The Gemara (Berachot 31a) says that the prophets would conclude the sefarim — books — that contained their works of prophecy with words of praise for the Jewish people and consolation. Although they were previously discussing the punishment that would befall the Jewish people, G‑d forbid, for their sins, they always took care to conclude their words on an encouraging note.

This is the source for the popular adage “Mesaymim b’chi tov” — “Conclude with a good note.” Thus, the last Gemara of Shas as well as some other Gemarot conclude with something totally unrelated to the subject matter being discussed in order to conclude with something good and pleasant (see Tosafot to end of Gemara Nidah).

Cognizant of this, the Rebbe raises a question regarding the final pasuk in this week’s Parshah, Vayechi which is the conclusion of Sefer Bereishit the first of the five books of Torah. It states, “Vayamet Yosef ben mei’ah va’eser shanim, vayichantu oto vayisem ba’aron b’Mitzrayim — “Yosef died at the age of 110 years; they embalmed him and he was placed in a coffin in Egypt” (50:26). Asks the Rebbe, how can this closing passage be reconciled with the practice of concluding b’chi tov — on a good note?

The Rebbe explains this, based on the words of the famous Kabbalist Reb Mordechai Hakohen of Tzfat (1523-1598) in his sefer Siftei Kohen, published originally in 5370 (1610). He writes that the reason Yosef was placed in a coffin in Egypt and not carried immediately to Eretz Yisroel for burial is that Yaakov had said to him “You must protect over them, and elicit for them chein v’chesed — grace and kindness — throughout their stay in exile, and to go with them in the wilderness.”

Hence, knowing that Yosef was interred in Egypt and that he would accompany them when they traveled in the wilderness, the Jewish people drew support and strength to endure the tribulations of their exile. This helped them to remain tenaciously attached to Hashem without being impressed or influenced by their neighbors.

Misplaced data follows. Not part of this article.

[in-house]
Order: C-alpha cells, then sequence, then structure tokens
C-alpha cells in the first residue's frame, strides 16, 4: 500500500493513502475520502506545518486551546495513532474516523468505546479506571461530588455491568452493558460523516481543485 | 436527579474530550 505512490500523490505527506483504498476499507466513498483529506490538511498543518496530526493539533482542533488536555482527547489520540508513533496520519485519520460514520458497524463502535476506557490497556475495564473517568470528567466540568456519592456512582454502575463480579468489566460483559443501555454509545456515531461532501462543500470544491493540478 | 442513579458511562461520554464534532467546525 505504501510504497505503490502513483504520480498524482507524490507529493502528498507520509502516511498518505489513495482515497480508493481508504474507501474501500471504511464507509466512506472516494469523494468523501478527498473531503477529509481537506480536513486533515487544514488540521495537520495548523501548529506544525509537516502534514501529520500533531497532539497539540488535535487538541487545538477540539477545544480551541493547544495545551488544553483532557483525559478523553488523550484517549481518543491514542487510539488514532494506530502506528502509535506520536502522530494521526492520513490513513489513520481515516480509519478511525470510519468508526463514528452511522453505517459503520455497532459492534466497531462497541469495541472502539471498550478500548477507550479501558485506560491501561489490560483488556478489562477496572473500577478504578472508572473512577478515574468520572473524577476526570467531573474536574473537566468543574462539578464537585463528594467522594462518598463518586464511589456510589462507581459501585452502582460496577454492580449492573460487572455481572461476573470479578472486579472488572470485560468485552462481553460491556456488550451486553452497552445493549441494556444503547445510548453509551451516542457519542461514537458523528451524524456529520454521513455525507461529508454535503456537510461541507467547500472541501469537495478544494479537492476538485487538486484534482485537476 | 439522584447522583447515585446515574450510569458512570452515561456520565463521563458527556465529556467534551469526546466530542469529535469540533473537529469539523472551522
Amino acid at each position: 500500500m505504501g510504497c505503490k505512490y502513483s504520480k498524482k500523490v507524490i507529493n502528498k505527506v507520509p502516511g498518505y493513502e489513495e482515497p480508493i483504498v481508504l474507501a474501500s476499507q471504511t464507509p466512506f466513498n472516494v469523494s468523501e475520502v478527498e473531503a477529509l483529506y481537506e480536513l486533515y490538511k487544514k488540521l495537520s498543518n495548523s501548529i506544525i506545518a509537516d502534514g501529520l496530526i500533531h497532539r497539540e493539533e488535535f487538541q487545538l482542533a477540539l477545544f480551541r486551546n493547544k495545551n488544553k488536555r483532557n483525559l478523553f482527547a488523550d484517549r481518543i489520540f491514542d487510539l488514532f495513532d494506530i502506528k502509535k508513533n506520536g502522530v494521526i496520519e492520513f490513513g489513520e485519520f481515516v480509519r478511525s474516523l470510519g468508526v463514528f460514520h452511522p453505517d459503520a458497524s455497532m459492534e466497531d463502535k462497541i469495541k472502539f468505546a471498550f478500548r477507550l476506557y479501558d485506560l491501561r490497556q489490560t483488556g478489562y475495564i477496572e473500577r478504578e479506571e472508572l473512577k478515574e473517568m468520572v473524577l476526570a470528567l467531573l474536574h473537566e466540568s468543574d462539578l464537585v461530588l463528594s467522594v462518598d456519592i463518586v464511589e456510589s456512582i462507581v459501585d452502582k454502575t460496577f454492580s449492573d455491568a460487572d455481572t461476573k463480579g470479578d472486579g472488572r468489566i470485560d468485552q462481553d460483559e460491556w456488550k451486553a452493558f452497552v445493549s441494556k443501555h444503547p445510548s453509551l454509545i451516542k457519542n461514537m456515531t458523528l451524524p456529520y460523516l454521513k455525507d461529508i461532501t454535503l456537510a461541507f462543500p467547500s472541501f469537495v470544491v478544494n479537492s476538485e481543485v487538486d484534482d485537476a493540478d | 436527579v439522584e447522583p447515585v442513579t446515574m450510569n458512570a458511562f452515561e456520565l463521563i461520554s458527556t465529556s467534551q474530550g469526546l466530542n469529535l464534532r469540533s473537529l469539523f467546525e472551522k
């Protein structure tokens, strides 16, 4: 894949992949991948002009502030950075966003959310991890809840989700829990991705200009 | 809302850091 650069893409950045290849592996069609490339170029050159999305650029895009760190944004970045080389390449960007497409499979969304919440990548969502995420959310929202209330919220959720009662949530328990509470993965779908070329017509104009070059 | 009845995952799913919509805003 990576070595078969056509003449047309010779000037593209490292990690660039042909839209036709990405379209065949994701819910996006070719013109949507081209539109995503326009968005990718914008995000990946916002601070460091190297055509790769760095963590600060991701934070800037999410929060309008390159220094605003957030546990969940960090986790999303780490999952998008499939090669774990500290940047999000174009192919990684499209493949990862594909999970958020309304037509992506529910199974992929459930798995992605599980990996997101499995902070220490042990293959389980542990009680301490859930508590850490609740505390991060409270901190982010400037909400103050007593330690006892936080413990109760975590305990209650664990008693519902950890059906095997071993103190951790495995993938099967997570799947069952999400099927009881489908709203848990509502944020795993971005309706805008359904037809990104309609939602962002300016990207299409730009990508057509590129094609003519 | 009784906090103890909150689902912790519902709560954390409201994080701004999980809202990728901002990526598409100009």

The Rebbe’s beautiful innovation gives us insight to the profundity of the final words “he was interred in a coffin in Egypt.” Permit me, however, my dear Bar Mitzvah, to share a thought on the beginning words of the pasuk, “And Yosef died at the age of 110.” Superficially, the mention of the name Yosef in this pasuk is superfluous? In the previous two pesukim Yosef was speaking and said to his brothers, “I am about to die,” assuring them “Hashem will indeed remember you, and you will bring my bones up out of here,” so why the necessity to mention his name?

Pharoah was intrigued with Yosef, the young Jewish slave and prisoner who interpreted his dreams. In awe, he proclaimed to his servants “Can we find someone like this?” (41:38), and against their advice, he proceeded to appoint Yosef viceroy over Egypt. As a part of his inauguration ceremony. “Pharoah called Yosef’s name Tzaphnat Panei’ach”(41:45) “explainer of the hidden things.” Never, however, do we find that Yosef used this name. In fact, the same pasuk that records Pharoah giving him the beautiful name Tzaphnat Panei’ach, concludes, “and Yosef went out over the land of Egypt.” Why did Yosef avoid using this prominent name?

Regardless, of his admiration for Yosef’s genius, Pharoah was apprehensive. “Does it look good to have a devoutly religious Jew in such a high position?” he thought. How would it look in the upper echelon, and how would it be viewed by the high ranking officials to have a Jew with a yarmulka — skull cap — beard and peiyot in their midst? Therefore, he devised a scheme to change Yosef’s name, hoping that if he assumed a non-Jewish name he would little by little adapt to the Egyptian ways, assimilate, and become part of their society. Yosef sensed this and clung to his Jewish name, realizing that any deviation from his true identity might, G‑d forbid, distance him from his Torah-true righteousness and dedication to Hashem.

The final pasuk of the parshah and the closing passage of Sefer Bereishit, does not end on a gloomy note. On the contrary, it is offering a laudatory eulogy to Yosef. Throughout his entire life, up to his day of passing at the age of 110, he always remained Yosef. He was proud of his Jewishness and never did he seek to conceal his identity.

To paraphrase Rashi’s comment in the parshah of the coming week (Shemot) on the Biblical words “and Yosef was in Egypt” — Rashi asks, “Would we not have known that Yosef was in Egypt?” and answers, “The clause is included to inform you of the righteousness of Yosef. He was Yosef who tended the flock of his father (and) he was the same Yosef who was in Egypt and became a king, yet he stood firm in his righteousness, despite the radical change in his life.”

My dear Bar Mitzvah, neither I nor anyone here can foretell your destiny. We do not know what is in store for you in the future. Your potential, however, is unlimited and hopefully you will attain much success and reach lofty heights. Indeed you have our blessings and felicitations. Remember but one thing: Let Yosef be your role model. Cherish your identity and never compromise on it. Doing so will not diminish or limit your success. On the contrary, it will enhance your position and gain you acclaim and admiration.